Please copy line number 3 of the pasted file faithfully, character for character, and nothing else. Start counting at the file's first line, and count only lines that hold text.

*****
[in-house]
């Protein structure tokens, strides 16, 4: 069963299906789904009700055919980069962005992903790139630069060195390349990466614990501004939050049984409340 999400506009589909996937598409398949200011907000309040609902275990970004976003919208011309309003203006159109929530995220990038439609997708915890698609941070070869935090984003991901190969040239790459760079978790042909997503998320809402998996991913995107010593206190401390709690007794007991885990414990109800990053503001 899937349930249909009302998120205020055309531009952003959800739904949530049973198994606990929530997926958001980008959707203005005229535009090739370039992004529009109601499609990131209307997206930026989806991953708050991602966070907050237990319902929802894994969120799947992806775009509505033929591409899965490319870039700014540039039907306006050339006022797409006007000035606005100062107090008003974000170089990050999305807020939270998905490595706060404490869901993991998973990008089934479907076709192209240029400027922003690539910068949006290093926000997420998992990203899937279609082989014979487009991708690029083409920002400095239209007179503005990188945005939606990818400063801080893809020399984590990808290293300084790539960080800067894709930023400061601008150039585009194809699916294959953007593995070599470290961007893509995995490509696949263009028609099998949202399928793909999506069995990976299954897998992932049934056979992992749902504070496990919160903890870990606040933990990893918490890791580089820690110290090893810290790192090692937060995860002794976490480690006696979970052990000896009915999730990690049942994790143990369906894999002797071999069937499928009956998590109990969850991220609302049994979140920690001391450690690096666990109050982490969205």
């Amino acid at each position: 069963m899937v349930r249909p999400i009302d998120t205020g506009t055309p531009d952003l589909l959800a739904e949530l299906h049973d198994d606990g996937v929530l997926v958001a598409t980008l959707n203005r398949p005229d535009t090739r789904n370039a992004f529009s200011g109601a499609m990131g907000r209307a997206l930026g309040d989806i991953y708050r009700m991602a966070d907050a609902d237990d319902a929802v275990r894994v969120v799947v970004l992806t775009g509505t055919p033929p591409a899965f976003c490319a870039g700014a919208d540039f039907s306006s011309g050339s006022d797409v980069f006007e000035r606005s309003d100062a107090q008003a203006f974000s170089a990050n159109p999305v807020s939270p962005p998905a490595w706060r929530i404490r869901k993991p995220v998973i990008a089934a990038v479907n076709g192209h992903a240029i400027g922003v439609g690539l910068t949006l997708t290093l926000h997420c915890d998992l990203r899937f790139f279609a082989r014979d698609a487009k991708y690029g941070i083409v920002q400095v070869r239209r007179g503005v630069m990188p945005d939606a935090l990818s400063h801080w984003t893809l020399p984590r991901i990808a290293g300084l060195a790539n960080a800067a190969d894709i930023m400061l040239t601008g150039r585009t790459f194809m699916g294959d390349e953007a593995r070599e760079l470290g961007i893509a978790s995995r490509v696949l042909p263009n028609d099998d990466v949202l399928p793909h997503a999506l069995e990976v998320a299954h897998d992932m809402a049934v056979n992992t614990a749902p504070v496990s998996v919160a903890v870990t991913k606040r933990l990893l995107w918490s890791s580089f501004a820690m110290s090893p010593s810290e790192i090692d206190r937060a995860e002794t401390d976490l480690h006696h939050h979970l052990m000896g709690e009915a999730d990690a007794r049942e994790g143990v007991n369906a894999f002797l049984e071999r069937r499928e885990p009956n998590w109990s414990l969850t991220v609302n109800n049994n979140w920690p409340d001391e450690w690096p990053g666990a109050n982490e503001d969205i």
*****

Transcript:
């Amino acid at each position: 069963m899937v349930r249909p999400i009302d998120t205020g506009t055309p531009d952003l589909l959800a739904e949530l299906h049973d198994d606990g996937v929530l997926v958001a598409t980008l959707n203005r398949p005229d535009t090739r789904n370039a992004f529009s200011g109601a499609m990131g907000r209307a997206l930026g309040d989806i991953y708050r009700m991602a966070d907050a609902d237990d319902a929802v275990r894994v969120v799947v970004l992806t775009g509505t055919p033929p591409a899965f976003c490319a870039g700014a919208d540039f039907s306006s011309g050339s006022d797409v980069f006007e000035r606005s309003d100062a107090q008003a203006f974000s170089a990050n159109p999305v807020s939270p962005p998905a490595w706060r929530i404490r869901k993991p995220v998973i990008a089934a990038v479907n076709g192209h992903a240029i400027g922003v439609g690539l910068t949006l997708t290093l926000h997420c915890d998992l990203r899937f790139f279609a082989r014979d698609a487009k991708y690029g941070i083409v920002q400095v070869r239209r007179g503005v630069m990188p945005d939606a935090l990818s400063h801080w984003t893809l020399p984590r991901i990808a290293g300084l060195a790539n960080a800067a190969d894709i930023m400061l040239t601008g150039r585009t790459f194809m699916g294959d390349e953007a593995r070599e760079l470290g961007i893509a978790s995995r490509v696949l042909p263009n028609d099998d990466v949202l399928p793909h997503a999506l069995e990976v998320a299954h897998d992932m809402a049934v056979n992992t614990a749902p504070v496990s998996v919160a903890v870990t991913k606040r933990l990893l995107w918490s890791s580089f501004a820690m110290s090893p010593s810290e790192i090692d206190r937060a995860e002794t401390d976490l480690h006696h939050h979970l052990m000896g709690e009915a999730d990690a007794r049942e994790g143990v007991n369906a894999f002797l049984e071999r069937r499928e885990p009956n998590w109990s414990l969850t991220v609302n109800n049994n979140w920690p409340d001391e450690w690096p990053g666990a109050n982490e503001d969205i």